A Comprehensive Approach to Addressing Our Energy Crisis
Gasoline is $4.00 a gallon here in our state, and has exceeded that in many parts of the country. Rising fuel costs are affecting every sector of our economy and causing financial strain on every individual and business in our region. It is important to note that no solution would dramatically lower fuel costs overnight. Thus, as the nation faces a serious and growing energy crisis, all options should be considered and action must be immediately taken.
I strongly believe we need to develop a consensus plan that partners the federal government with state and local officials, private industry and all interested parties to formulate a real energy strategy. Our national goal must be energy independence, so that future generations do not experience what Americans are dealing with today. To reach that goal, we must cast a wide and diverse net.
First, I believe we must increase fuel efficiency standards beyond their current mandates. In December, Congress passed the first increase in miles per gallon for automobiles in 30 years, but this won't take full affect until 2020. I supported this bill but believe we can go further, faster. The simple fact is that if Congress had approved greater fuel efficiency standards to 40 miles per gallon in the 1990s, then we would be using half the gasoline we use today. U.S. automakers are already making more fuel efficient vehicles in Europe (average of 43 mpg) and Japan (nearly 50 mpg) - we must also push for those levels here at home.
Second, cleaner energies such as solar, wind and nuclear, which are sustainable and produce no greenhouse gas emissions should be part of the plan. Successful in several European countries, the current proposals to build a significant wind farm off the coasts of Atlantic and Cape May are encouraging steps in the right direction. Already, the five windmills in Atlantic County produce enough electricity to power 2,500 homes for a year or save 11,900 barrels of crude oil annually. These are clear, readily-available alternatives.
Third, I support accelerating the development of biofuel ethanol made from wood-waste, grasses and other materials that do not divert food from domestic supplies should be part of the plan. The simple fact is that one acre of switch-grass yields 11,500 gallons of ethanol whereas one acre of corn yields 500 gallons per year. This is certainly a more viable and sensible alternative to traditional corn-based ethanol, which is expected to consume up to 35 percent of America's corn crop this year. If we fail to diversify our ethanol production, we only further contribute to the rise in food prices that are straining South Jersey families and contributing to global food shortages. We must not shift our fuel crisis into a food crisis by merely using corn-based ethanol.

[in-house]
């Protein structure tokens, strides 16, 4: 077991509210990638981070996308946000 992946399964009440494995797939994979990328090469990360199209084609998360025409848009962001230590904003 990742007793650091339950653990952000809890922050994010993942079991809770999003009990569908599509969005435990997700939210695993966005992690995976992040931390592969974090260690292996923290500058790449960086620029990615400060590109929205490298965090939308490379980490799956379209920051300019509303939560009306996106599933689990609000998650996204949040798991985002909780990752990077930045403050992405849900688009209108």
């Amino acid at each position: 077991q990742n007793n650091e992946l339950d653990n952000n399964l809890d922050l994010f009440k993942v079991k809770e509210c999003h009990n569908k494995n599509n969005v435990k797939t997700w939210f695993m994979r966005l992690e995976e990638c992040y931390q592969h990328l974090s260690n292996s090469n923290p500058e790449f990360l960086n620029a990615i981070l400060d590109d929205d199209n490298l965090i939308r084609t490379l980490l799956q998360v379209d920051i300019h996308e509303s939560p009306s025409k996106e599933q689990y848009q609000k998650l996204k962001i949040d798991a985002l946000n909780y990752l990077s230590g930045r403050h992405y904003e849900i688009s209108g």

Fourth, we must encourage smarter use of existing options while developing more fuel efficient technology such as hydrogen-based vehicles. Common-sense ideas such as conservation, alternate modes of transportation and mass transit ensure a greater return for consumers. Furthermore, we must seek to provide consumers with additional tax breaks for purchasing hybrid and electric vehicles, which reduce not only gasoline consumption but greenhouse gas emissions.
And finally, as part of our energy independence plan, domestic oil and natural gas production should also be explored though not in environmentally-sensitive locations. I remain opposed to drilling off of New Jersey's coastline because I do not want to expose our beach-and-tourism-based economy - a $38 billion economy annually - to possible ruin. Rather, I believe we need to look toward the more than 68 million acres across the U.S. - both on land and off-shore - already leased for oil and natural gas exploration that have yet to be explored. At peak production, it is estimated that an additional 4.8 million barrels of oil could possibly be extracted from these leased areas each day.
In the end, we must fast-track a broad-based plan with laser-type focus that employs current technology while tapping the ingenuity of researchers and private industry. We need to act with urgency to combat this long-in-the-making crisis. And we need to act in an environmentally conscious manner. The United States has only 3 percent of the world's oil reserves while it demands a staggering 25 percent of the global supply. This fact alone underscores that we cannot employ a singular approach or simply drill our way out of the energy crisis we now face. There must be a diverse and realistic approach to our nation's energy policy and that consensus approach must be reached now.